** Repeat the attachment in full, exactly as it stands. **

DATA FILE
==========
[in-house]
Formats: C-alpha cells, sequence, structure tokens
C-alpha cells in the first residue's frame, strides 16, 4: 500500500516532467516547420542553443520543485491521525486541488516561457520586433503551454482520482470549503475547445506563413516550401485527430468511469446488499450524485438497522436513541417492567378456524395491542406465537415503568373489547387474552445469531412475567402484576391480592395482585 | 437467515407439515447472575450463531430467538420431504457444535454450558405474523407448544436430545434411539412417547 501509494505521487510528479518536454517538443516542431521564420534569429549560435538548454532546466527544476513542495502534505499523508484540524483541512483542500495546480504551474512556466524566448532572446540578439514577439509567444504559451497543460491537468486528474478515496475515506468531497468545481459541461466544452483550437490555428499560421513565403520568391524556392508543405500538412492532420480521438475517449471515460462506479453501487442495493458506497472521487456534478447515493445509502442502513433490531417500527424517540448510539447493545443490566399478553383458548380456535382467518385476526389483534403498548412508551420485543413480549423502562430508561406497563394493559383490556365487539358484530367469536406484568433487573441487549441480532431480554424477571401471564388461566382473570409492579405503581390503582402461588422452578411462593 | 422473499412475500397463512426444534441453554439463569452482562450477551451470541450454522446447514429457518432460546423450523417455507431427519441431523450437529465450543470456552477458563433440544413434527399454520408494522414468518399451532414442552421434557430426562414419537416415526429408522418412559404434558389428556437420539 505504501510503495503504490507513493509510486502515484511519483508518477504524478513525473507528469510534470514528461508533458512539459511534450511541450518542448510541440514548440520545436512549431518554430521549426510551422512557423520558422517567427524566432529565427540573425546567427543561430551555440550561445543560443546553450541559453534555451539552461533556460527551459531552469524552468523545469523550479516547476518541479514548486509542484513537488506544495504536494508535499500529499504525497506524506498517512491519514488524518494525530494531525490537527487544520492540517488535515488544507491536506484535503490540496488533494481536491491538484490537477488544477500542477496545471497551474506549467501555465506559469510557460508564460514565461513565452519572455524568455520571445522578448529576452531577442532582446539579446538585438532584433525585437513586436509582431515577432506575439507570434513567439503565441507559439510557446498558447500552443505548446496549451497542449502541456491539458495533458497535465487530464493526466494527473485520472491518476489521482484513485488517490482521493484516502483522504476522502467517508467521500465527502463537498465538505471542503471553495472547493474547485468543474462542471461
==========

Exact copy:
[in-house]
Formats: C-alpha cells, sequence, structure tokens
C-alpha cells in the first residue's frame, strides 16, 4: 500500500516532467516547420542553443520543485491521525486541488516561457520586433503551454482520482470549503475547445506563413516550401485527430468511469446488499450524485438497522436513541417492567378456524395491542406465537415503568373489547387474552445469531412475567402484576391480592395482585 | 437467515407439515447472575450463531430467538420431504457444535454450558405474523407448544436430545434411539412417547 501509494505521487510528479518536454517538443516542431521564420534569429549560435538548454532546466527544476513542495502534505499523508484540524483541512483542500495546480504551474512556466524566448532572446540578439514577439509567444504559451497543460491537468486528474478515496475515506468531497468545481459541461466544452483550437490555428499560421513565403520568391524556392508543405500538412492532420480521438475517449471515460462506479453501487442495493458506497472521487456534478447515493445509502442502513433490531417500527424517540448510539447493545443490566399478553383458548380456535382467518385476526389483534403498548412508551420485543413480549423502562430508561406497563394493559383490556365487539358484530367469536406484568433487573441487549441480532431480554424477571401471564388461566382473570409492579405503581390503582402461588422452578411462593 | 422473499412475500397463512426444534441453554439463569452482562450477551451470541450454522446447514429457518432460546423450523417455507431427519441431523450437529465450543470456552477458563433440544413434527399454520408494522414468518399451532414442552421434557430426562414419537416415526429408522418412559404434558389428556437420539 505504501510503495503504490507513493509510486502515484511519483508518477504524478513525473507528469510534470514528461508533458512539459511534450511541450518542448510541440514548440520545436512549431518554430521549426510551422512557423520558422517567427524566432529565427540573425546567427543561430551555440550561445543560443546553450541559453534555451539552461533556460527551459531552469524552468523545469523550479516547476518541479514548486509542484513537488506544495504536494508535499500529499504525497506524506498517512491519514488524518494525530494531525490537527487544520492540517488535515488544507491536506484535503490540496488533494481536491491538484490537477488544477500542477496545471497551474506549467501555465506559469510557460508564460514565461513565452519572455524568455520571445522578448529576452531577442532582446539579446538585438532584433525585437513586436509582431515577432506575439507570434513567439503565441507559439510557446498558447500552443505548446496549451497542449502541456491539458495533458497535465487530464493526466494527473485520472491518476489521482484513485488517490482521493484516502483522504476522502467517508467521500465527502463537498465538505471542503471553495472547493474547485468543474462542471461